Never mind the sneaky practice that many retailers use, where they charge $2-$10 more for clothes larger than a size 16. Their argument is that it requires more fabric to create these clothes, so they have to upcharge. I counter with this: why do you not offer tiny women a discount? There is a far larger discrepancy in fabric between a size 2 and a size 14, than between a size 14 and a size. 18, and yet, when you make that jump, there's the bigger price tag. So, if my plus size jeans cost $5 more than the regular sizes, then charge the size 2, 4 and 6 girls $5 less for theirs.

Just a thought while I search for better retail practices elsewhere...


Saturday, January 02, 2010

127 Days

I have a project.

I don't want to reveal too much here, but I have a project with a projected deadline of 127 days from today. I hope to be able to say, periodically, as I go along, that I am working diligently on my project, and that the results are coming along.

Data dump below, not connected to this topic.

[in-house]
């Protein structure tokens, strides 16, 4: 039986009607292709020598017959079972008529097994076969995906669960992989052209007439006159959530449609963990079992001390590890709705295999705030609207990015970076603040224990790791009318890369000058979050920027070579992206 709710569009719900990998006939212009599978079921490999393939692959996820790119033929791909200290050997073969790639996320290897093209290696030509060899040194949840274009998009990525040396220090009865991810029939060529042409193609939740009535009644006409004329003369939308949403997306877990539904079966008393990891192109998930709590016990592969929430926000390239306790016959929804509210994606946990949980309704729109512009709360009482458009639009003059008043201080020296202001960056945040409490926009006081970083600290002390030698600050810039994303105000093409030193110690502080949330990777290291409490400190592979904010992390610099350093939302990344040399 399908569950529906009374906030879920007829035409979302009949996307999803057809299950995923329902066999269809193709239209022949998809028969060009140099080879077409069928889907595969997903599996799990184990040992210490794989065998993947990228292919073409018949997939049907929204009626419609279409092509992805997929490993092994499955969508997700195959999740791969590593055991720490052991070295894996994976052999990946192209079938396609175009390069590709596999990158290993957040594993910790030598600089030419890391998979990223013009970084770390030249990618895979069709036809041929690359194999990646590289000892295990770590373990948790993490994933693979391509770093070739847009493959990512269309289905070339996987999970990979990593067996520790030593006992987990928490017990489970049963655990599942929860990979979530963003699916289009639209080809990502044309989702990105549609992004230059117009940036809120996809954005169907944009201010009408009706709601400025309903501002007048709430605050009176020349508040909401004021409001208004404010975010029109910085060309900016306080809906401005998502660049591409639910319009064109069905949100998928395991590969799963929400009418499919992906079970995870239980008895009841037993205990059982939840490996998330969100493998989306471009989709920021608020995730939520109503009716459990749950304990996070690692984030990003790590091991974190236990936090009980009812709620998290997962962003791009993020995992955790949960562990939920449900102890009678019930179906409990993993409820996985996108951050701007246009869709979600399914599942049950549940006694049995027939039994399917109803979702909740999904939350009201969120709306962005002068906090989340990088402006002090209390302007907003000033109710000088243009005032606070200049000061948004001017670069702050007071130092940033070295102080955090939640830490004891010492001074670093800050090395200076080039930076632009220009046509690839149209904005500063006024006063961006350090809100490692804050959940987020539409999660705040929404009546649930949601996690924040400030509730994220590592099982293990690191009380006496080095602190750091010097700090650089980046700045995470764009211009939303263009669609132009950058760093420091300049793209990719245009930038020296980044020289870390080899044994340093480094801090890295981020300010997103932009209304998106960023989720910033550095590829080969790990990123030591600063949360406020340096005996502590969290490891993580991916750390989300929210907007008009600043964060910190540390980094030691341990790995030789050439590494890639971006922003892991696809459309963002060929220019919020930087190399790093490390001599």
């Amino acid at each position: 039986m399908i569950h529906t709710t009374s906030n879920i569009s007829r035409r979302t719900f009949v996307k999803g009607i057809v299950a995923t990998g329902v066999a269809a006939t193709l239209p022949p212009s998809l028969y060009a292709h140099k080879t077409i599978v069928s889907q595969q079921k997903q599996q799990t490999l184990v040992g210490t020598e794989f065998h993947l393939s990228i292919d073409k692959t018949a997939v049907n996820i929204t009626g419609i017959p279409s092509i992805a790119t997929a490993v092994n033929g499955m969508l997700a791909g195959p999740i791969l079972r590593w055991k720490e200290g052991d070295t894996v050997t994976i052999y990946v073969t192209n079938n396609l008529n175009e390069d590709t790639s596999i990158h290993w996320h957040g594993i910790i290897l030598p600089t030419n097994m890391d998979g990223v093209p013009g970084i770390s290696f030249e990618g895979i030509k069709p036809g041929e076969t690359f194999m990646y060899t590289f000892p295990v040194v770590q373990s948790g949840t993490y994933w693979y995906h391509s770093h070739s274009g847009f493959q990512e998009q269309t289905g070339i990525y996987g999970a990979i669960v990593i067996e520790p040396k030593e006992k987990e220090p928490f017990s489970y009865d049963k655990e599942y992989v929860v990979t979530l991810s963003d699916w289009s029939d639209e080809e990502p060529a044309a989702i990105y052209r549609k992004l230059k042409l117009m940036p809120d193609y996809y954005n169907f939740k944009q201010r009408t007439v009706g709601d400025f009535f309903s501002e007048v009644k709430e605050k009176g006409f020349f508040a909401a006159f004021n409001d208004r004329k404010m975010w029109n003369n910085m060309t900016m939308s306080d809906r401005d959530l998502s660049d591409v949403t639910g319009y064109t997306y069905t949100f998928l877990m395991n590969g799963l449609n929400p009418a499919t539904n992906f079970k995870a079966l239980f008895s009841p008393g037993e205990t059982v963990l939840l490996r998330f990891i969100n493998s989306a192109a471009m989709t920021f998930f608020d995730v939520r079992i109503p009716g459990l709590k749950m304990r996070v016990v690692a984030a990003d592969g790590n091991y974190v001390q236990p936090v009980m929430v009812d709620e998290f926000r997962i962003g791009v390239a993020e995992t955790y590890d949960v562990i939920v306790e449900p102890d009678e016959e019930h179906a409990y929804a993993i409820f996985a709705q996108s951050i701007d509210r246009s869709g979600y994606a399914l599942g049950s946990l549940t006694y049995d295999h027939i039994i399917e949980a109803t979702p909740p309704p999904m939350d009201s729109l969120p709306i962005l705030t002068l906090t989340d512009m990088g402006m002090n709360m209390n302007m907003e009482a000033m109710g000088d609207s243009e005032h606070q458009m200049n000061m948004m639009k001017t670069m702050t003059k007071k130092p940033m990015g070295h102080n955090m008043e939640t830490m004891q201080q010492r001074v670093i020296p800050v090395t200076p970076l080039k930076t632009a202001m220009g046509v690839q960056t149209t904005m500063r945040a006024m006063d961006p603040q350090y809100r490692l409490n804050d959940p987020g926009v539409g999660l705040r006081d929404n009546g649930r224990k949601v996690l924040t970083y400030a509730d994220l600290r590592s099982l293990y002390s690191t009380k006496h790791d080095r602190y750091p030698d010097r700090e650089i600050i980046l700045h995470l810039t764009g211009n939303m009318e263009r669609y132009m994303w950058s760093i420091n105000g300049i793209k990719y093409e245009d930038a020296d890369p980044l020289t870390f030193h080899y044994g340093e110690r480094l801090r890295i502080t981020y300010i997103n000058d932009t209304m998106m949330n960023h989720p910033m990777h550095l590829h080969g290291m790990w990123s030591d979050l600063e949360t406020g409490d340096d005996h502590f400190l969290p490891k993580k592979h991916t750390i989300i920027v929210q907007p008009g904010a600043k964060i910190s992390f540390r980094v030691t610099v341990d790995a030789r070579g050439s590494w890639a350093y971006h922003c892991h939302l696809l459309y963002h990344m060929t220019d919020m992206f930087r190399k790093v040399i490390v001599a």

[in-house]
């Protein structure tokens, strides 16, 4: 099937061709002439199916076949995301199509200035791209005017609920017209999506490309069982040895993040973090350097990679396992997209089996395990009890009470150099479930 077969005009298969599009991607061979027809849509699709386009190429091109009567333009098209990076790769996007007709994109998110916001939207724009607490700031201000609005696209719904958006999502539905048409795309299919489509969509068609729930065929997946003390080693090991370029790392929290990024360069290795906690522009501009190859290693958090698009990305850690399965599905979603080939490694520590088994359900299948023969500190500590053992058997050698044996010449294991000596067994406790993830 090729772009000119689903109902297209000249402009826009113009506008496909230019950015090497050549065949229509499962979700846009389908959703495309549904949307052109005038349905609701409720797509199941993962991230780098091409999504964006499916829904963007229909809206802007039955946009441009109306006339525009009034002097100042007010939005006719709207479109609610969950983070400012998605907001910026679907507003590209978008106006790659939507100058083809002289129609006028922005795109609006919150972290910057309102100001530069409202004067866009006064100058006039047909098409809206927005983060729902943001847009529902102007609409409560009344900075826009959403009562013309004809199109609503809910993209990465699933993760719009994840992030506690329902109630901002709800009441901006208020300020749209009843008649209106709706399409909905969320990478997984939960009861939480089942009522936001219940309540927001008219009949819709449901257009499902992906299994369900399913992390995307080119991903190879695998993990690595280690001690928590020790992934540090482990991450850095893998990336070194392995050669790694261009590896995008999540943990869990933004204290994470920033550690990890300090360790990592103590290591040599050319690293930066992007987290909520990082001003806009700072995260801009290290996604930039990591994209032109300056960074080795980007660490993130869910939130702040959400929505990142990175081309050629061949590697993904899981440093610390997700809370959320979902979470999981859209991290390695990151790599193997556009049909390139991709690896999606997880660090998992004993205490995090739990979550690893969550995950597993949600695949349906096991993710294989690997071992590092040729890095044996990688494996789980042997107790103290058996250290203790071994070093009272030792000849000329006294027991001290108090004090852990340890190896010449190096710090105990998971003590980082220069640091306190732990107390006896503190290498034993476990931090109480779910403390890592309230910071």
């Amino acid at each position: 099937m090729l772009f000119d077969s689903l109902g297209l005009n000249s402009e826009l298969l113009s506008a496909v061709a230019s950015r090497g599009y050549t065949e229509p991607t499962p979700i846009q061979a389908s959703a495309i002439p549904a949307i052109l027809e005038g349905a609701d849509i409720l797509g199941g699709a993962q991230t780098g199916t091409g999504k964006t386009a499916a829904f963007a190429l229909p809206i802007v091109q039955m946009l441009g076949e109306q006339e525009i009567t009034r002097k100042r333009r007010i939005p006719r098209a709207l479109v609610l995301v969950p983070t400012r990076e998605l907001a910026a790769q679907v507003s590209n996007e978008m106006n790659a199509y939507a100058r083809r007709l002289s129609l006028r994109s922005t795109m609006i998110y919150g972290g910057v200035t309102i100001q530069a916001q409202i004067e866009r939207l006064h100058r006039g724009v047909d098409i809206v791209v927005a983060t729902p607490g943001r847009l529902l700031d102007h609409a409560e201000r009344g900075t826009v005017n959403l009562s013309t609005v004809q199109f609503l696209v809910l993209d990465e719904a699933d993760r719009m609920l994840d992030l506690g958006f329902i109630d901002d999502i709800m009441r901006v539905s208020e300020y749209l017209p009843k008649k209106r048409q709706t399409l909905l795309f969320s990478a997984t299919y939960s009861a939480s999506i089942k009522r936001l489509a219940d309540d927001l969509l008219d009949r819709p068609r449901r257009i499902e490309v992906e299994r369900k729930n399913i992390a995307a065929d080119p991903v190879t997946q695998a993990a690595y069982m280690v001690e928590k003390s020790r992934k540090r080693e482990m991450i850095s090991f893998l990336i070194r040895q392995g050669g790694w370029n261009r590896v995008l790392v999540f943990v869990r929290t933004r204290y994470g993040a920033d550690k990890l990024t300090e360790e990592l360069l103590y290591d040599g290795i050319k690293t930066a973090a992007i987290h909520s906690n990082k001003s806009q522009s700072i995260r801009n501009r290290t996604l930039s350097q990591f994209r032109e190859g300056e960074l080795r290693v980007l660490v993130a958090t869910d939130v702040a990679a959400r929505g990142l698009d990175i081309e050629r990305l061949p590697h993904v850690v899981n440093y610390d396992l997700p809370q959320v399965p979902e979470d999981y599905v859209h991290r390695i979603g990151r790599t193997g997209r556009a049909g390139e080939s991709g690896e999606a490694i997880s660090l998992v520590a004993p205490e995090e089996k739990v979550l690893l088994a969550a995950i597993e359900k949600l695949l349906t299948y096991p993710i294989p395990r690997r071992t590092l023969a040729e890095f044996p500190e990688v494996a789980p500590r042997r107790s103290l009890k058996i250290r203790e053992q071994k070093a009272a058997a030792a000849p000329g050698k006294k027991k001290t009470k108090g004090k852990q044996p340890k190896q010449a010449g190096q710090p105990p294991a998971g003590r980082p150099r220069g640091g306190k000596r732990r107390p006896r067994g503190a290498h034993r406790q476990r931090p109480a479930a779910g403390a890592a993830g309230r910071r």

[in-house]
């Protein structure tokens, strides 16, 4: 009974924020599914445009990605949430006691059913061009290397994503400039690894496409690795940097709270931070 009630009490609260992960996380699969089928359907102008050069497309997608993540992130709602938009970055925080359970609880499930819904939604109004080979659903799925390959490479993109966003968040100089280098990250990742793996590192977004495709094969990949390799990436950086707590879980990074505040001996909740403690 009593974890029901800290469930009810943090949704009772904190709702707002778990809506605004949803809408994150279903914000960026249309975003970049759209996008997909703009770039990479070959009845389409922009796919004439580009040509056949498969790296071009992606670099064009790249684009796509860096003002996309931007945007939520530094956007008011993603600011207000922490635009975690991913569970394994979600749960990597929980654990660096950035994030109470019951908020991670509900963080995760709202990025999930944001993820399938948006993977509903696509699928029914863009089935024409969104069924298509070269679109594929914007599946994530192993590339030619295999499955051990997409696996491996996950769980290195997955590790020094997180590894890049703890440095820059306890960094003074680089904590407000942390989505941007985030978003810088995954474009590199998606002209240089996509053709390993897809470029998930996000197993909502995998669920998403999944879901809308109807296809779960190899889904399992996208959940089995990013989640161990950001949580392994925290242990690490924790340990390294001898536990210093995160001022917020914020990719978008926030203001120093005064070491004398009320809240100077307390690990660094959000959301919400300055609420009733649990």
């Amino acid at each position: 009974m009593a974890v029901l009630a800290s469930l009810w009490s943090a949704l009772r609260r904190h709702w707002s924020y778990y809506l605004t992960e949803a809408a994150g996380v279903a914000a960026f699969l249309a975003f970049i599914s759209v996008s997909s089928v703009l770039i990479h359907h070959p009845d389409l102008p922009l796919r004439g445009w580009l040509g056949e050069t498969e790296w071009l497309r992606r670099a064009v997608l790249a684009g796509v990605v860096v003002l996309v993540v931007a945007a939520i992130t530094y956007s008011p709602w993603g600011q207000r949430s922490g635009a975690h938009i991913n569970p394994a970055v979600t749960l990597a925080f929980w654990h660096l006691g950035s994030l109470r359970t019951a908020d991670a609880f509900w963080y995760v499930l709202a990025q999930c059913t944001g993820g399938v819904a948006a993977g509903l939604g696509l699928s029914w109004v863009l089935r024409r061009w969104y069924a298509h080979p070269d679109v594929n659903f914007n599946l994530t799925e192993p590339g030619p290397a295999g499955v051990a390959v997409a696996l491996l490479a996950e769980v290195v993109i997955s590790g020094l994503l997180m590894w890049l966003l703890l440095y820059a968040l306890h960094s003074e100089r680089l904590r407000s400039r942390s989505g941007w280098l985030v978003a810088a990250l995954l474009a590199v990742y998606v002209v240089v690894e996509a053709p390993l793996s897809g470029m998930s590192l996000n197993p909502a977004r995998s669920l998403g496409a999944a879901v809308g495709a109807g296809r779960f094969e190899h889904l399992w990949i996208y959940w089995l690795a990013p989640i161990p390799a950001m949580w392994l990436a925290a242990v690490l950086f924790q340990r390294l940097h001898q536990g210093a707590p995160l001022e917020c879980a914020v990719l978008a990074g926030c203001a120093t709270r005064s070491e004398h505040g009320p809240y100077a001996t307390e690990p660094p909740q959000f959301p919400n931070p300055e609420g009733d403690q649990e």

Wish me luck, internets!


Friday, January 01, 2010

Crap. I Already Have One! Happy New Year!

Mark and I watched Julie and Julia this afternoon (I ushered in the New Year in my jammies and the Greatest. Robe. Ever.), and I watched it thinking, as I thought two years ago when I read the book, I should write a blog.

The title was my next thought. Both times.


But, lo! I do have a blog, and what readership remains. I don't have a consistent theme. I don't have a lot of intelligent things to share, but I do often have things to say, and this past year, I've let them slide in favor of facebook updates. Succinct, but not always as satisfying.

So, here's to more blogging in Twenty-Ten. Happy New Year, Everyone!